Entirely transforming the Georgia Tech Student Center area, this project renovated the existing student facilities, completed various interior renovations, and added four new buildings to serve the growing student population. At the heart of the project, Phase II is the design and construction of the John Lewis Student Center – a 100,000 sf, three-story multifunctional facility comprised of the renovated Wenn Student Center and new Stamps Commons addition. The new center opened in Summer 2022 and houses student offices, administrative offices, eleven dining venues, meeting and lounge spaces, a post office, a bowling alley, and two theaters.
Structural Systems and Design Features:
The Wenn Student Center originally opened its doors in the 1970’s. The 20” deep cast-in-place framing system consists of a 4” thick concrete floor supported by mild reinforced concrete joists typically spaced at 3’-0” on center which span to mild reinforced girders running in the north-south direction. This system was common to the 1960’s but was slowly phased out in the 1980’s. The lateral system is concrete moment frames, but seismic design was not considered during this period in the Atlanta, Georgia region.
When the Phase II renovation design began in 2017, one of the first priorities was to avoid seismic upgrades to maximize the owner’s budget by carefully considering and coordinating the existing structure with the updated design. Furthermore, as a design-build project, the costs were constantly being assessed throughout all stages of the project. The entire design team closely collaborated to find affordable solutions for several design elements to meet the project requirements within budget.
To improve exterior aesthetics of the building, the four original exterior stair towers were demolished and replaced with new inboard egress stairs located at cantilevered concrete floor framing. The addition of interior stair openings required the structural analysis of adjacent bays for continuity and increased loads. Unfortunately, the existing building drawings did not identify the concrete strengths and the existing specifications were not available. Multiple concrete cores were taken for testing, but the strength results were extremely inconsistent. This led the design team to depend on the ACI recommendations and assume minimum concrete strengths for several existing framing members. As a result, post-installed steel frames were added under the concrete framing at new stair openings. The steel is through-bolted to existing concrete columns and bears against multiple existing joists. Careful detailing ensured no existing rebar was damaged during the installation.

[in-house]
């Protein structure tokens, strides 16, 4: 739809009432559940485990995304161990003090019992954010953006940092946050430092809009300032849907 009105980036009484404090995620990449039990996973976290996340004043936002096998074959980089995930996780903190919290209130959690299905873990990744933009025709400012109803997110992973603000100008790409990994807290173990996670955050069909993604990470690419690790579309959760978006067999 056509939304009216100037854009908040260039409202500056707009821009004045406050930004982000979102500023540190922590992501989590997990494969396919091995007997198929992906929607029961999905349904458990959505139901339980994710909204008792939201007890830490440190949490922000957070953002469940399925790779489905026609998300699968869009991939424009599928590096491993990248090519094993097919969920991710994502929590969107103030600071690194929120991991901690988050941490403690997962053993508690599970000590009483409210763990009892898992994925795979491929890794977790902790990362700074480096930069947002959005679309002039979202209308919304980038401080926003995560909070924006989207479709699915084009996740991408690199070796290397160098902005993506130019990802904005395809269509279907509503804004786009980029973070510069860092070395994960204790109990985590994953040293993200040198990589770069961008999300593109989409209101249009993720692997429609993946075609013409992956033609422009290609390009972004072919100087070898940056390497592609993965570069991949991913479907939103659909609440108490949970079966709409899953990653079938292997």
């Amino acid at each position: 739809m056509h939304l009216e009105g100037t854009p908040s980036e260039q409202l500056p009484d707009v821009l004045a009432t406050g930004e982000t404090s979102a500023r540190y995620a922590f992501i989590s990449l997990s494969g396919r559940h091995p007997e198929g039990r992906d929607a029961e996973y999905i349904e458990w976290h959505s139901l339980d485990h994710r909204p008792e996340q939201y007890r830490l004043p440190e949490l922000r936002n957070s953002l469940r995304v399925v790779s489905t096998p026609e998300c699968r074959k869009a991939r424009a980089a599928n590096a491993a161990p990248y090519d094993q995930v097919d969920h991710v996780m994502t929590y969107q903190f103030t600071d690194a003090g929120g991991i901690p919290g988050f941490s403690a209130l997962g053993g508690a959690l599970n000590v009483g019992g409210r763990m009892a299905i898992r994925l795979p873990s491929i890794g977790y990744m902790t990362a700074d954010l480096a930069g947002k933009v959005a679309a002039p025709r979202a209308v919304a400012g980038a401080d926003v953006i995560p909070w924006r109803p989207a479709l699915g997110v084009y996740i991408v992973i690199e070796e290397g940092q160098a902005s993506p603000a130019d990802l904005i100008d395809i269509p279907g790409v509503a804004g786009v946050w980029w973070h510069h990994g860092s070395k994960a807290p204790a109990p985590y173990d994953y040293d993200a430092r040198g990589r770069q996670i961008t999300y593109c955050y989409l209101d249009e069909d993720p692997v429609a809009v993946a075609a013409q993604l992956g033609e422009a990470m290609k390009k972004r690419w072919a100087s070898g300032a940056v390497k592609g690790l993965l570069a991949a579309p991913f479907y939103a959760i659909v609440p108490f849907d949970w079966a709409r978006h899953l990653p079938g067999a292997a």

To meet the project goal of expanding facilities for student activities, the new Stamps Commons addition was added to the southeast corner of the existing facility. Although the two buildings are separated by a 4” expansion joint, they align at all three levels and allow continuous access from end to end of each floor. Since the new addition is an isolated structure, the design team had the opportunity to implement modern concrete building techniques. It is a three-story concrete moment frame structure with 21” deep post-tensioned (PT) girders creating 30’-0’ typical bays with mild-reinforced junior beams typically spaced at 11’-6” and one-way mild-reinforced slabs. All the structural concrete is exposed. The wide module PT framing design reduces concrete volume thus creating economy for the owner and improving the structure’s environmental impact by reducing its embodied carbon. Since the concrete framing is exposed, the wide module also creates a great sense of volume with large floor to ceiling heights.
Outside the building is the revitalized Campanile Plaza. Extensive new hardscapes reconfigure the plaza and provide more accessible pathways to surrounding amenities. At the foot of the Stamps Commons building, new exterior meeting spaces include spacious patios, a fireplace lounge, and terraced seating. To seamlessly transition between indoor and outdoor spaces, the building’s exposed concrete columns stand proud of the curtainwall at the first floor, and the hardscaped terraced seating spans through the building’s curtainwall to create additional indoor meeting areas.
The Georgia Tech Campus Center Phase II required many different concrete design considerations ranging from renovation work to modern concrete design. The design team’s high level of communication and creative problem solving resulted in an efficient, economical, and durable structure which will serve as a welcomed addition to the Georgia Tech campus.